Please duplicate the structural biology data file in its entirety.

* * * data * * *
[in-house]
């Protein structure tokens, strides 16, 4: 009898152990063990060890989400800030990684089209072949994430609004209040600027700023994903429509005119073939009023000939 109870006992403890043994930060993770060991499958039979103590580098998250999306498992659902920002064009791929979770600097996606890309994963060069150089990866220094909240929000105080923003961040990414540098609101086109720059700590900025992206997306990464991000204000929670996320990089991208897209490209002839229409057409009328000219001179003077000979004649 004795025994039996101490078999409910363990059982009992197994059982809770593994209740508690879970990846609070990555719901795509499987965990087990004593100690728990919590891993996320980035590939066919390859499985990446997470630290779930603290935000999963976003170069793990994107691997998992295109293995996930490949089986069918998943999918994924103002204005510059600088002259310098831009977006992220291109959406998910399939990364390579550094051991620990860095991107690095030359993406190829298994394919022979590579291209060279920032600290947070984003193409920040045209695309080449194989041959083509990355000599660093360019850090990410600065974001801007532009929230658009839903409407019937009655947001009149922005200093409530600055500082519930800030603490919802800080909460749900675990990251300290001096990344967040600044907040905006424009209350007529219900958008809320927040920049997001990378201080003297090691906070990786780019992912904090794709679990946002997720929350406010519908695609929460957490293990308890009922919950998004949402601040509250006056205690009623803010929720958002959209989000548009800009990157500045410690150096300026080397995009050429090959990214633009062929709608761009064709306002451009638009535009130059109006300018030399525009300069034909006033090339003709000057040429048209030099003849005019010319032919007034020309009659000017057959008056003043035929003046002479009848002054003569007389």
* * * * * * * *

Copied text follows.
[in-house]
């Protein structure tokens, strides 16, 4: 009898152990063990060890989400800030990684089209072949994430609004209040600027700023994903429509005119073939009023000939 109870006992403890043994930060993770060991499958039979103590580098998250999306498992659902920002064009791929979770600097996606890309994963060069150089990866220094909240929000105080923003961040990414540098609101086109720059700590900025992206997306990464991000204000929670996320990089991208897209490209002839229409057409009328000219001179003077000979004649 004795025994039996101490078999409910363990059982009992197994059982809770593994209740508690879970990846609070990555719901795509499987965990087990004593100690728990919590891993996320980035590939066919390859499985990446997470630290779930603290935000999963976003170069793990994107691997998992295109293995996930490949089986069918998943999918994924103002204005510059600088002259310098831009977006992220291109959406998910399939990364390579550094051991620990860095991107690095030359993406190829298994394919022979590579291209060279920032600290947070984003193409920040045209695309080449194989041959083509990355000599660093360019850090990410600065974001801007532009929230658009839903409407019937009655947001009149922005200093409530600055500082519930800030603490919802800080909460749900675990990251300290001096990344967040600044907040905006424009209350007529219900958008809320927040920049997001990378201080003297090691906070990786780019992912904090794709679990946002997720929350406010519908695609929460957490293990308890009922919950998004949402601040509250006056205690009623803010929720958002959209989000548009800009990157500045410690150096300026080397995009050429090959990214633009062929709608761009064709306002451009638009535009130059109006300018030399525009300069034909006033090339003709000057040429048209030099003849005019010319032919007034020309009659000017057959008056003043035929003046002479009848002054003569007389």